Six-time Archibald Prize finalist Angus McDonald has been awarded the 2020 ANZ People’s Choice award for his portrait of Behrouz Boochani, a Kurdish-Iranian writer, poet, filmmaker and journalist.
The artist, who is based in Lennox Head, NSW, first made contact with Boochani in 2018, while he was creating his award-winning short film Manus (2019) about Manus Island, where Boochani was held by the federal government for over six years as a refugee.
McDonald said he is thrilled and humbled that his portrait, Behrouz Boochani has received this year’s ANZ People’s Choice award.
“It’s the highest compliment to receive the vote of the public, for me as the artist but I suspect even more for Behrouz, who despite never even setting foot on the mainland, has earned the respect, admiration and even the love of so many Australians for his writing, his art, and his tireless struggle against captivity until he got to New Zealand last year,” said McDonald.
“I’ve depicted Behrouz directly engaging the viewer as a strong, confident and peaceful man who survived an ordeal and is now free. Despite all he has been through, Behrouz remains dedicated to his work and is open, gentle and kind.
“I gratefully share this honour with Behrouz. It is a privilege to have painted him, to call him a friend and to have had the opportunity to get to know such an exceptional and inspirational man over the past few years,” Boochani said.
Born in Sydney in 1961, McDonald studied at the Julian Ashton Art School in Sydney and the Florence Academy in Italy.
Boochani was pleased to hear of McDonald’s win, saying: “Angus spent so much time to understand the different layers of my story and travelled to New Zealand so we could spend time together. We had a long conversation on the elements of injustice. He as an artist captured what was important to me with his deep insight and remarkable skills. This work represents me as a person that exists, not a person who was created by media or what people want to see.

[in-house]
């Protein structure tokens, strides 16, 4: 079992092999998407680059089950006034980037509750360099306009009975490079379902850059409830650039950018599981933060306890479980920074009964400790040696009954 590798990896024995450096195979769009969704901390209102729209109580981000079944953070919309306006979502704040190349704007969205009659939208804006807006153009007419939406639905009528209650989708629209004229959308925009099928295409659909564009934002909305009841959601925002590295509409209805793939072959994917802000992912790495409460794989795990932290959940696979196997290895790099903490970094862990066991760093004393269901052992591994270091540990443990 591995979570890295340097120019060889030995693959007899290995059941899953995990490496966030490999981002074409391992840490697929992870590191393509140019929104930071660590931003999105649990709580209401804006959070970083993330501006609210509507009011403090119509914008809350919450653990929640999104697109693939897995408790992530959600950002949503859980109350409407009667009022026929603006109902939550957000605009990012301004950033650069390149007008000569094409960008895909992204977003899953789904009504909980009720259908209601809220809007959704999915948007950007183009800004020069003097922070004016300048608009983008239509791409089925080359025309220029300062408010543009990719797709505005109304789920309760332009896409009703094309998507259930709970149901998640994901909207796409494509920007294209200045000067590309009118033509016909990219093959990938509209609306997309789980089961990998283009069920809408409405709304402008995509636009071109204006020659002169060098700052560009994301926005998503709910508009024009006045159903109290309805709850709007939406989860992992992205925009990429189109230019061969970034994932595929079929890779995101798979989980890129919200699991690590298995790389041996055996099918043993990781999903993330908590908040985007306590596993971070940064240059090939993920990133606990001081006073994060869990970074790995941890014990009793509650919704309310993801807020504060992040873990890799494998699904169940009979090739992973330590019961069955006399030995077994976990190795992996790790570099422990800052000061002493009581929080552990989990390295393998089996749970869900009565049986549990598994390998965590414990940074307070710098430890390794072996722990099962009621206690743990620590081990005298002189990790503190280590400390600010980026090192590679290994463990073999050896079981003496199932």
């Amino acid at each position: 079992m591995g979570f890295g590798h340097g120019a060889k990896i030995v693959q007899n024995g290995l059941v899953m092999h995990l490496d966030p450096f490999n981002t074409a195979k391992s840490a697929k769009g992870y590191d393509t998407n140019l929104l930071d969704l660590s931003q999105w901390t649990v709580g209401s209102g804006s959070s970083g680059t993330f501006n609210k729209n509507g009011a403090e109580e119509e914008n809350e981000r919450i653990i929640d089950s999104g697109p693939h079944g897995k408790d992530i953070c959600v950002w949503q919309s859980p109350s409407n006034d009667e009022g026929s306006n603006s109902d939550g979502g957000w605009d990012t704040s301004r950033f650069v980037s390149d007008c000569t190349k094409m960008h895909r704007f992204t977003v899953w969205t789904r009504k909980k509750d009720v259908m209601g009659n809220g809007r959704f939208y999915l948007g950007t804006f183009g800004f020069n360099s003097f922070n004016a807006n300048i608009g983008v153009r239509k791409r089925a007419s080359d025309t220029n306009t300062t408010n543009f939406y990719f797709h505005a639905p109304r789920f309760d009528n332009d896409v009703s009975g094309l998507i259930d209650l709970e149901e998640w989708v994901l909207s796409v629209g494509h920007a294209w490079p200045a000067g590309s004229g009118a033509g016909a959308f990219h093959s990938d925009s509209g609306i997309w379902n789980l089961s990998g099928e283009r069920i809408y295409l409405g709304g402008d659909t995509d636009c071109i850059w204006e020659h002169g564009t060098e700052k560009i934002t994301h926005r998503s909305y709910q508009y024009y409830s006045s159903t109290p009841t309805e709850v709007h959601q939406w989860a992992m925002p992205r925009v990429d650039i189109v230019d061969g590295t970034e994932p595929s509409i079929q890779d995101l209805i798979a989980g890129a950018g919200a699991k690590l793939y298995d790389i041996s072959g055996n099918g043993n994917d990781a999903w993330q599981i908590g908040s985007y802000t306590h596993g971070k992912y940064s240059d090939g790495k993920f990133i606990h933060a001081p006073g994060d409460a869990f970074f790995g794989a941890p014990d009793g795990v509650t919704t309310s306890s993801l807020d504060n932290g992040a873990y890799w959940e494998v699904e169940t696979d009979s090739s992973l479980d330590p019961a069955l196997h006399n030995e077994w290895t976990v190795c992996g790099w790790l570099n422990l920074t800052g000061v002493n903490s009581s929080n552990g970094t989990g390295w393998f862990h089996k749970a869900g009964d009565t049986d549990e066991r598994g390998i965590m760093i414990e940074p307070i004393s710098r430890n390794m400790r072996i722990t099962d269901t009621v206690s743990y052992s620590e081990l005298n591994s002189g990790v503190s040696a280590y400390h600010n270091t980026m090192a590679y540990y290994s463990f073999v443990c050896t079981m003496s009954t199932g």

“I think this work has resonated with the public because people see it as a symbol of hope and resistance, especially minorities and refugees in the community or in detention. Some may only see a portrait, but for me it’s a reminder of those who helped tell my story, especially Dr Omid Tofighian who translated my book and Moones Mansoubi who translated many of my articles. All of us created this together.”
The New Zealand government granted Boochani refugee status in July 2020, permitting him to live there indefinitely.
Art Gallery of NSW director Michael Brand said McDonald’s powerful portrait of Boochani was the clear favourite among visitors to the Archibald Prize in it’s 99th year.
“The ANZ People’s Choice award is a much-loved part of the annual Archibald Prize and a chance for us to honour and celebrate the views of the thousands of people who visit the Archibald Prize and cast their vote,” said Brand.
“Angus McDonald’s striking hyperrealist depiction of Behrouz Boochani’s piercing gaze captivated – and, I dare say, challenged – audiences from day one and is an important statement of what the public view as a significant human story,” he said.
The ANZ People’s Choice award carries a $3500 cash prize for the winning artist. One person who voted for the People’s Choice award-winning painting was also selected at random to win the People’s Choice voters’ prize.
This year, the lucky voter is Vincent Boccon-Gibod from Little Bay, NSW who receives a $2000 cash prize from ANZ.
“My family and I have seen every Archibald Prize since we migrated from France to Australia in 2013. We love this exhibition, it helps us to better understand our new country through the variety of subjects chosen by the artists,” said Boccon-Gibod.
“When first looking at Behrouz’s portrait I was drawn by the mesmerizing intensity of his eyes and yet I wondered what the story was behind the portrait. Once I read about his history it all made sense to me and I could see his incredible ordeal unfolding in his eyes. I am glad Behrouz is now free and I hope he can look forward to a new life in New Zealand,” he said.
The Archibald Prize People’s Choice was first awarded in 1988 – now supported by presenting partner ANZ – and this year 13,645 visitors to the Archibald, Wynne and Sulman Prizes 2020 voted for their favourite portrait.
ANZ Group Executive Institutional, Mark Whelan, said: “Congratulations to Angus McDonald on winning the ANZ People’s Choice award. This year marks the eleventh year of support from ANZ for the competition, and yet it still continues to surprise, challenge and engage us and the wider community. We are proud to continue being a part of this important celebration of the arts in Australia.”
The Archibald, Wynne and Sulman Prizes, the Young Archie competition and the Archibald Prize regional tour are all generously supported by presenting partner, ANZ.
Finalist works for the Archibald, Wynne and Sulman Prizes 2020 are on show at the Art Gallery of NSW until 10 January 2021.
Archibald Prize finalists will then go on a tour of regional galleries and museums beginning at Tweed Regional Gallery & Margaret Olley Art Centre on 22 January 2021.
For more information about the creation of this work, see Behrouz Boochani and Angus McDonald in conversation with Benjamin Law for the recent Art After Hours Online talk on the Art Gallery of NSW YouTube channel.
All 2020 Archibald Prize finalists can be viewed on the Gallery website.